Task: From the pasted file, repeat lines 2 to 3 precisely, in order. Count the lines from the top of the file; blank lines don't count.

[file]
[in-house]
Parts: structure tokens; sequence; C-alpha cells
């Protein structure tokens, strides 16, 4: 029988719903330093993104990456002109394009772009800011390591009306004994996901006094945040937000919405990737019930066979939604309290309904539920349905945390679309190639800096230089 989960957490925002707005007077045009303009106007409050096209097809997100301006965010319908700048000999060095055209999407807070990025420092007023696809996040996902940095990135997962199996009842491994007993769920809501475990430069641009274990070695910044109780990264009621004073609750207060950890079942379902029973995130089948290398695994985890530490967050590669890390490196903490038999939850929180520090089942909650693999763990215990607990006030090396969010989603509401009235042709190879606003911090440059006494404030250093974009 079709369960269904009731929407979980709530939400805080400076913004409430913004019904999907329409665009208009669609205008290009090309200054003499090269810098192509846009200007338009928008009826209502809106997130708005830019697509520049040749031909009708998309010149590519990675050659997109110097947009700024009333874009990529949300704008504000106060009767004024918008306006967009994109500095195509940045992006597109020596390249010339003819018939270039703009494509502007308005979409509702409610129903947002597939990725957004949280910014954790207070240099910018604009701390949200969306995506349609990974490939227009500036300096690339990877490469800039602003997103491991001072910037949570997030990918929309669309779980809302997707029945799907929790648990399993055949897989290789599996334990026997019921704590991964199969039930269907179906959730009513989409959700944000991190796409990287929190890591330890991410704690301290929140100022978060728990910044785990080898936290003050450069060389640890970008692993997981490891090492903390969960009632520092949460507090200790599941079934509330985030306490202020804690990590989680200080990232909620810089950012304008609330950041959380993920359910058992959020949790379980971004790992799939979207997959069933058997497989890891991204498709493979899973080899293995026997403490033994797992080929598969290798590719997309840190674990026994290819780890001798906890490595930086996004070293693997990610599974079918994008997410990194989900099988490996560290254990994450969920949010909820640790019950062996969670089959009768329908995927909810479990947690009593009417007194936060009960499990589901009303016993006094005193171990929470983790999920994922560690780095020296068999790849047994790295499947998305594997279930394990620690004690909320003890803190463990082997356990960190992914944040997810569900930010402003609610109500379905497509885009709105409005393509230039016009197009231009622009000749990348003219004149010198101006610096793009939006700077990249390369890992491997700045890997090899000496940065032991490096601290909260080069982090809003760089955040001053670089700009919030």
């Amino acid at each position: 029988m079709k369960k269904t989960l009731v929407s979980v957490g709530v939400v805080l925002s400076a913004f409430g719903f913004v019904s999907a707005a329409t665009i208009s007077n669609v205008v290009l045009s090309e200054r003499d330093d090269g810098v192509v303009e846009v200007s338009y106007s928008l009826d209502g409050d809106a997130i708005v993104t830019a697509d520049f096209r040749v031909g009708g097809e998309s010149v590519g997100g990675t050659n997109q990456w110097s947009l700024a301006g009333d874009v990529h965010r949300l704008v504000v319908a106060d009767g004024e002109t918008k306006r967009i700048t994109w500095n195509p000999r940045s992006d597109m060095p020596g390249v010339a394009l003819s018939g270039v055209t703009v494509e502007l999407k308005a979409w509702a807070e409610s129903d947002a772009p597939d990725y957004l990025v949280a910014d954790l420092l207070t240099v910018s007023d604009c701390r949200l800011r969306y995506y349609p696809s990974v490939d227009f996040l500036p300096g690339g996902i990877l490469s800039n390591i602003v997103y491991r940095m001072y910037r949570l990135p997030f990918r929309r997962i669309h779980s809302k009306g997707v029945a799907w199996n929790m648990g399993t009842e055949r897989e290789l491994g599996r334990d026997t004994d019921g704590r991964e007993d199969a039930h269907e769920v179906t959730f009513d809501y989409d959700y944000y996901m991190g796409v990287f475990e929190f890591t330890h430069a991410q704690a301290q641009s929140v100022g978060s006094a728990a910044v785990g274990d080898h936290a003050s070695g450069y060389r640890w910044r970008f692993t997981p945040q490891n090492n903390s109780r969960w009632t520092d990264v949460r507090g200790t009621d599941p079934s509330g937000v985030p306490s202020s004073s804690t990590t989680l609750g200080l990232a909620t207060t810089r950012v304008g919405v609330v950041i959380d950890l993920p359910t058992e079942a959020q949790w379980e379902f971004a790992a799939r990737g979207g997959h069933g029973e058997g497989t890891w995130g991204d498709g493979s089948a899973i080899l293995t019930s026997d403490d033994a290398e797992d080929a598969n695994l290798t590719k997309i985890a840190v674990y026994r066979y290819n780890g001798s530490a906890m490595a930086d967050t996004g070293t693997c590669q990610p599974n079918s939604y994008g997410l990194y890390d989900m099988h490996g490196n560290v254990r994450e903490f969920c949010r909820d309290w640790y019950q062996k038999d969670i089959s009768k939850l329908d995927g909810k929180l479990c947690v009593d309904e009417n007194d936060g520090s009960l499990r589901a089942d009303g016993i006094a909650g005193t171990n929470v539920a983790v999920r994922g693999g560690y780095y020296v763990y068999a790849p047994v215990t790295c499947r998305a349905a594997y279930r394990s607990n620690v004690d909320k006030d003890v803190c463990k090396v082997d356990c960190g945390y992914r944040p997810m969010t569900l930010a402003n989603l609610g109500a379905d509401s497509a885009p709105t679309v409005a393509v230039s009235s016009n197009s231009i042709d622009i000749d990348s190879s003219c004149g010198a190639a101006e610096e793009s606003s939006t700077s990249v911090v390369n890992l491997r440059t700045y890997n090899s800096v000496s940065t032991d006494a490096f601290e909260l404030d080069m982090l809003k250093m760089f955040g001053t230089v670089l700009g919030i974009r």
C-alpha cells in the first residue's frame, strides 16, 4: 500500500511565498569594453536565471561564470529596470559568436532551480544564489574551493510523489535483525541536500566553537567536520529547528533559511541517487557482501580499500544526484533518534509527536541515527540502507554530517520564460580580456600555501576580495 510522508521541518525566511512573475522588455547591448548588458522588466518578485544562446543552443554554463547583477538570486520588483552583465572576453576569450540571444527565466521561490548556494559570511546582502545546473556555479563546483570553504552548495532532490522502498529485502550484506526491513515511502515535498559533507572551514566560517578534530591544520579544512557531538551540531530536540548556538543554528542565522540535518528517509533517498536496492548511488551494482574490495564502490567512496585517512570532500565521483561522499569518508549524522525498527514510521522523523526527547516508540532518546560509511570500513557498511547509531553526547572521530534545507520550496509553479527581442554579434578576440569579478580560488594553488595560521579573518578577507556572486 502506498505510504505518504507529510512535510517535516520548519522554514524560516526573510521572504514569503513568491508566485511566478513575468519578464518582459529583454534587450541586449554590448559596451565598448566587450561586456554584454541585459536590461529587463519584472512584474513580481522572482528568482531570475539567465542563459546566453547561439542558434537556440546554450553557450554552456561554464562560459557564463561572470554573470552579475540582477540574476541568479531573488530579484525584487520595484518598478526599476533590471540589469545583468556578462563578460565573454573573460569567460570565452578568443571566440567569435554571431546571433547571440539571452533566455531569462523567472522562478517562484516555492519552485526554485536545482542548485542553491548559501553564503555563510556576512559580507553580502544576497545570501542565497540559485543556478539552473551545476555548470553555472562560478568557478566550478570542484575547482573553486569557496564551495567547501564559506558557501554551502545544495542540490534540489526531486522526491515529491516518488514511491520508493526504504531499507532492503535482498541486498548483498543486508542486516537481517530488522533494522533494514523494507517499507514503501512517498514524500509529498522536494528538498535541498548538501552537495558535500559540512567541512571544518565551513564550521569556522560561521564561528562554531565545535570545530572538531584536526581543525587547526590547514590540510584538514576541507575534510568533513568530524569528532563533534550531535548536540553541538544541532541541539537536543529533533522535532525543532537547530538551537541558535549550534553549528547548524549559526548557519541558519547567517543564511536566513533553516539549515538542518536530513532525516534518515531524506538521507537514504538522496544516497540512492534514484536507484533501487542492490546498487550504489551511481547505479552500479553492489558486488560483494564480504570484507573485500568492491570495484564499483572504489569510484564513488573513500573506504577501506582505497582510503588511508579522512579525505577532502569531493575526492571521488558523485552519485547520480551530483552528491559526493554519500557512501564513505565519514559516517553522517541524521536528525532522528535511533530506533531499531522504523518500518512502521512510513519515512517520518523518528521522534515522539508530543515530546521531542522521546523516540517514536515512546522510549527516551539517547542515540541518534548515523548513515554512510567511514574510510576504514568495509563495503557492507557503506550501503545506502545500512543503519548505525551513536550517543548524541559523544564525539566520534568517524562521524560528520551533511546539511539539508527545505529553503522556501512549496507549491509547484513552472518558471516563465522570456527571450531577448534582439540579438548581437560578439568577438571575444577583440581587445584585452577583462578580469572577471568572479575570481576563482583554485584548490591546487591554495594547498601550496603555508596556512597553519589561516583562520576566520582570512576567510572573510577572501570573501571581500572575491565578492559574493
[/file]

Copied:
Parts: structure tokens; sequence; C-alpha cells
């Protein structure tokens, strides 16, 4: 029988719903330093993104990456002109394009772009800011390591009306004994996901006094945040937000919405990737019930066979939604309290309904539920349905945390679309190639800096230089 989960957490925002707005007077045009303009106007409050096209097809997100301006965010319908700048000999060095055209999407807070990025420092007023696809996040996902940095990135997962199996009842491994007993769920809501475990430069641009274990070695910044109780990264009621004073609750207060950890079942379902029973995130089948290398695994985890530490967050590669890390490196903490038999939850929180520090089942909650693999763990215990607990006030090396969010989603509401009235042709190879606003911090440059006494404030250093974009 079709369960269904009731929407979980709530939400805080400076913004409430913004019904999907329409665009208009669609205008290009090309200054003499090269810098192509846009200007338009928008009826209502809106997130708005830019697509520049040749031909009708998309010149590519990675050659997109110097947009700024009333874009990529949300704008504000106060009767004024918008306006967009994109500095195509940045992006597109020596390249010339003819018939270039703009494509502007308005979409509702409610129903947002597939990725957004949280910014954790207070240099910018604009701390949200969306995506349609990974490939227009500036300096690339990877490469800039602003997103491991001072910037949570997030990918929309669309779980809302997707029945799907929790648990399993055949897989290789599996334990026997019921704590991964199969039930269907179906959730009513989409959700944000991190796409990287929190890591330890991410704690301290929140100022978060728990910044785990080898936290003050450069060389640890970008692993997981490891090492903390969960009632520092949460507090200790599941079934509330985030306490202020804690990590989680200080990232909620810089950012304008609330950041959380993920359910058992959020949790379980971004790992799939979207997959069933058997497989890891991204498709493979899973080899293995026997403490033994797992080929598969290798590719997309840190674990026994290819780890001798906890490595930086996004070293693997990610599974079918994008997410990194989900099988490996560290254990994450969920949010909820640790019950062996969670089959009768329908995927909810479990947690009593009417007194936060009960499990589901009303016993006094005193171990929470983790999920994922560690780095020296068999790849047994790295499947998305594997279930394990620690004690909320003890803190463990082997356990960190992914944040997810569900930010402003609610109500379905497509885009709105409005393509230039016009197009231009622009000749990348003219004149010198101006610096793009939006700077990249390369890992491997700045890997090899000496940065032991490096601290909260080069982090809003760089955040001053670089700009919030």